At block 1106, the account controller 318 provides an indication of the financial transactions. In some embodiments, the account controller 318 can transmit a transaction statement for display on the wagering game machine 302 at which the player is present (e.g., in an account interface). Alternatively, the account controller 318 can notify the player via email, instant message, telephone message, etc. From block 1106, the flow ends.

Example Wagering Game Machines

FIG. 12 is a perspective view of a wagering game machine, according to example embodiments of the invention. Referring to FIG. 12, a wagering game machine 1200 is used in gaming establishments, such as casinos. According to embodiments, the wagering game machine 1200 can be any type of wagering game machine and can have varying structures and methods of operation. For example, the wagering game machine 1200 can be an electromechanical wagering game machine configured to play mechanical slots, or it can be an electronic wagering game machine configured to play video casino games, such as blackjack, slots, keno, poker, blackjack, roulette, etc.

The wagering game machine 1200 comprises a housing 1212 and includes input devices, including value input devices 1218 and a player input device 1224. For output, the wagering game machine 1200 includes a primary display 1214 for displaying information about a basic wagering game. The primary display 1214 can also display information about a bonus wagering game and a progressive wagering game. The wagering game machine 1200 also includes a secondary display 1216 for displaying wagering game events, wagering game outcomes, and/or signage information. While some components of the wagering game machine 1200 are described herein, numerous other elements can exist and can be used in any number or combination to create varying forms of the wagering game machine 1200.

The value input devices 1218 can take any suitable form and can be located on the front of the housing 1212. The value input devices 1218 can receive currency and/or credits inserted by a player. The value input devices 1218 can include coin acceptors for receiving coin currency and bill acceptors for receiving paper currency. Furthermore, the value input devices 1218 can include ticket readers or barcode scanners for reading information stored on vouchers, cards, or other tangible portable storage devices. The vouchers or cards can authorize access to central accounts, which can transfer money to the wagering game machine 1200.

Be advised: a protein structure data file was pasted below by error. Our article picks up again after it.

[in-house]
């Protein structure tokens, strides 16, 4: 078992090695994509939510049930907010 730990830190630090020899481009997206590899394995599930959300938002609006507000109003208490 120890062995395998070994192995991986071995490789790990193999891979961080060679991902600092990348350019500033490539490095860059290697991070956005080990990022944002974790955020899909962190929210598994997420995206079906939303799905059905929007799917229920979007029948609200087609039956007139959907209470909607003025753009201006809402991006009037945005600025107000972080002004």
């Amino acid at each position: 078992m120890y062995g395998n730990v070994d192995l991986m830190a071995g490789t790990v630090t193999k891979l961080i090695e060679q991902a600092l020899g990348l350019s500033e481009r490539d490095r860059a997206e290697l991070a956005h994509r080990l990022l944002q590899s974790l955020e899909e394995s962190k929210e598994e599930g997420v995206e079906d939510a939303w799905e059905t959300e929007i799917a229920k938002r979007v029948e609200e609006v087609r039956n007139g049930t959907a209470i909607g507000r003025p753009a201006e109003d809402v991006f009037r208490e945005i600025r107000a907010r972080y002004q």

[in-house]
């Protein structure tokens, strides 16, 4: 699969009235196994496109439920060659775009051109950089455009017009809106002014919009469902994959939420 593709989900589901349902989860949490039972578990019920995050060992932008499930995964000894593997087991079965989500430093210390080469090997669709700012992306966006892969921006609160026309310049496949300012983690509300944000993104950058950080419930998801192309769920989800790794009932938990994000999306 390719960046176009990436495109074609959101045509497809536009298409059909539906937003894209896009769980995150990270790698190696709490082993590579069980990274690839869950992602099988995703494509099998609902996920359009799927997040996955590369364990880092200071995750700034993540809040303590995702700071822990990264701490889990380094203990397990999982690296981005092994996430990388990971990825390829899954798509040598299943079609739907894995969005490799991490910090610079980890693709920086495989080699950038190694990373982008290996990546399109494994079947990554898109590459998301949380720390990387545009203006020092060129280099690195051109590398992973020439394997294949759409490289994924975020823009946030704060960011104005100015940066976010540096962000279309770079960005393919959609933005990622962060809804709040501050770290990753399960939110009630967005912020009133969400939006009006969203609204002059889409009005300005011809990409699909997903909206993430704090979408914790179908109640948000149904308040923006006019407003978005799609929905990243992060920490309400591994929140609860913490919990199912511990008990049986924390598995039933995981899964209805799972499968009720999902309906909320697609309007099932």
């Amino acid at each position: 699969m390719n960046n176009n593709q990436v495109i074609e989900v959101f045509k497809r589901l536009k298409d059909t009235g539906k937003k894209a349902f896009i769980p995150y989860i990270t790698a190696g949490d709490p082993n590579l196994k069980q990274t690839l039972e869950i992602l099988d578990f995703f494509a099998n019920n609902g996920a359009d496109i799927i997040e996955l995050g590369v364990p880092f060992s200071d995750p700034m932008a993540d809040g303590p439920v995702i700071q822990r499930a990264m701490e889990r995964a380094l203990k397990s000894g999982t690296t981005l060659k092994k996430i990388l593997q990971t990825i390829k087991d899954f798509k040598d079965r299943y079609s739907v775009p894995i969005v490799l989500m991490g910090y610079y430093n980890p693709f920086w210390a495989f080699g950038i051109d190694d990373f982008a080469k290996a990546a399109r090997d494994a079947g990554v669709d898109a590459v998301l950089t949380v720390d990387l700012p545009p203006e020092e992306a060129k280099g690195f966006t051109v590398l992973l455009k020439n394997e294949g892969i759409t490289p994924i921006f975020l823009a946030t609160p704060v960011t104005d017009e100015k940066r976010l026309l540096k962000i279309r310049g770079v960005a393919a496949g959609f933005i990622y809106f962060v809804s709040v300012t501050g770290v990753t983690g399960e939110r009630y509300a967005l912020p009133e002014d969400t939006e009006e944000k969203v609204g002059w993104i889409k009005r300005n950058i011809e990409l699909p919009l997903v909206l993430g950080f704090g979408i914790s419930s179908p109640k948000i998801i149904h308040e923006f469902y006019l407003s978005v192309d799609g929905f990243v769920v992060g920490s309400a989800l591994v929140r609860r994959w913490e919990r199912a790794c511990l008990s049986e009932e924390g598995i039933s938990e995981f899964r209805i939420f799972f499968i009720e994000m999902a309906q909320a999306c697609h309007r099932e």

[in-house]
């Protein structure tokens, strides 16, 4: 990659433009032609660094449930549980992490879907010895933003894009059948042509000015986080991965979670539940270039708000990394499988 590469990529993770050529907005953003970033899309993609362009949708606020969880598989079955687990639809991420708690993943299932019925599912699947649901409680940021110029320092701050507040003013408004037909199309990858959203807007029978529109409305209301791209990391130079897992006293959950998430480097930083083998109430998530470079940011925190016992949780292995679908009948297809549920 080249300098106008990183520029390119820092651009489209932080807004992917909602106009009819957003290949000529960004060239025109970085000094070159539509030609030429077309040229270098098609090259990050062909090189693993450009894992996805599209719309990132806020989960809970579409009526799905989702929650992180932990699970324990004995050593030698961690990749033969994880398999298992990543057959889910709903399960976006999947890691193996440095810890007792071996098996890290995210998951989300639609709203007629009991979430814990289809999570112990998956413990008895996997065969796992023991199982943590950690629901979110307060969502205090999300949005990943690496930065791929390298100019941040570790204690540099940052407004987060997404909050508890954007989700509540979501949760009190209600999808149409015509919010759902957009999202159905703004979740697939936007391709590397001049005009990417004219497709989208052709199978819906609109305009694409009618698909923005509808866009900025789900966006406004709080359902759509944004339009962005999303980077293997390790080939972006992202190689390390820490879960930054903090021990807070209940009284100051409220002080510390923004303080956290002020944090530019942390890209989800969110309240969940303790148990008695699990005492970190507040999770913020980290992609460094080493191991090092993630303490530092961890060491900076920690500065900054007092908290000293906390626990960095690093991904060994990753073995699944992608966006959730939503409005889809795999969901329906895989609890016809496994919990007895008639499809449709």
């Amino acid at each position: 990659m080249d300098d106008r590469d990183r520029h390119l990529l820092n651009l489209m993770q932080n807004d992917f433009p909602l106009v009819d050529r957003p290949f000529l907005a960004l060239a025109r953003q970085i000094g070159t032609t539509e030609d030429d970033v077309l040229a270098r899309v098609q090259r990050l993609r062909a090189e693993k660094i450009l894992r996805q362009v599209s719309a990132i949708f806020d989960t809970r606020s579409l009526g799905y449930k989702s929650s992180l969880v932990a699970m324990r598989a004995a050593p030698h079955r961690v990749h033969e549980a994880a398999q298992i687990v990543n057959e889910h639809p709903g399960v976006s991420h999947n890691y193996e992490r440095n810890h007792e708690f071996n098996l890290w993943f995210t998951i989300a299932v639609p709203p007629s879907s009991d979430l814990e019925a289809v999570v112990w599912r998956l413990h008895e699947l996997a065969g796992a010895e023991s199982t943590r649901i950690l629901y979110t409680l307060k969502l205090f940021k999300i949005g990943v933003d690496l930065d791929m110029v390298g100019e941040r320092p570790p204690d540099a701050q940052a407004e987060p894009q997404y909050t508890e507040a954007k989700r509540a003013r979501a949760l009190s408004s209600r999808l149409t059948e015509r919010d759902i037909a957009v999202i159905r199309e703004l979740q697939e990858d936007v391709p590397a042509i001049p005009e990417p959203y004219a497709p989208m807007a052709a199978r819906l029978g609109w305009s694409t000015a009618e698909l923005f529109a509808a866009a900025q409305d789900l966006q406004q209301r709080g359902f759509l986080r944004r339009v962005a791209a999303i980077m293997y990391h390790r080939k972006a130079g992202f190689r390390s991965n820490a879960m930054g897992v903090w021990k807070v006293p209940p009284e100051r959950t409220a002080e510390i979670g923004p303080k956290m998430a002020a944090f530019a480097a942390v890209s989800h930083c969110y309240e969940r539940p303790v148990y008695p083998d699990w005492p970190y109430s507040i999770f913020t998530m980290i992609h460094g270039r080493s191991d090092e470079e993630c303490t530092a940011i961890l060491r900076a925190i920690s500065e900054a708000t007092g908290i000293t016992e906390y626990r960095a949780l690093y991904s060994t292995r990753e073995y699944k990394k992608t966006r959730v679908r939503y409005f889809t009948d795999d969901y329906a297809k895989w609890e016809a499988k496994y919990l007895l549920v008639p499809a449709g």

The player input device 1224 comprises a plurality of push buttons on a button panel 1226 for operating the wagering game machine 1200. In addition, or alternatively, the player input device 1224 can comprise a touch screen 1228 mounted over the primary display 1214 and/or secondary display 1216.

The various components of the wagering game machine 1200 can be connected directly to, or contained within, the housing 1212. Alternatively, some of the wagering game machine's components can be located outside of the housing 1212, while being communicatively coupled with the wagering game machine 1200 using any suitable wired or wireless communication technology.

The operation of the basic wagering game can be displayed to the player on the primary display 1214. The primary display 1214 can also display a bonus game associated with the basic wagering game. The primary display 1214 can include a cathode ray tube (CRT), a high resolution liquid crystal display (LCD), a plasma display, light emitting diodes (LEDs), or any other type of display suitable for use in the wagering game machine 1200. Alternatively, the primary display 1214 can include a number of mechanical reels to display the outcome. In FIG. 12, the wagering game machine 1200 is an “upright” version in which the primary display 1214 is oriented vertically relative to the player. Alternatively, the wagering game machine can be a “slant-top” version in which the primary display 1214 is slanted at about a thirty-degree angle toward the player of the wagering game machine 1200. In yet another embodiment, the wagering game machine 1200 can exhibit any suitable form factor, such as a free standing model, bartop model, mobile handheld model, or workstation console model.

A player begins playing a basic wagering game by making a wager via the value input device 1218. The player can initiate play by using the player input device's buttons or touch screen 1228. The basic game can include arranging a plurality of symbols along a payline 1232, which indicates one or more outcomes of the basic game. Such outcomes can be randomly selected in response to player input. At least one of the outcomes, which can include any variation or combination of symbols, can trigger a bonus game.

In some embodiments, the wagering game machine 1200 can also include an information reader 1252, which can include a card reader, ticket reader, bar code scanner, RFID transceiver, or computer readable storage medium interface. In some embodiments, the information reader 1252 can be used to award complimentary services, restore game assets, track player habits, etc.

Additional Embodiments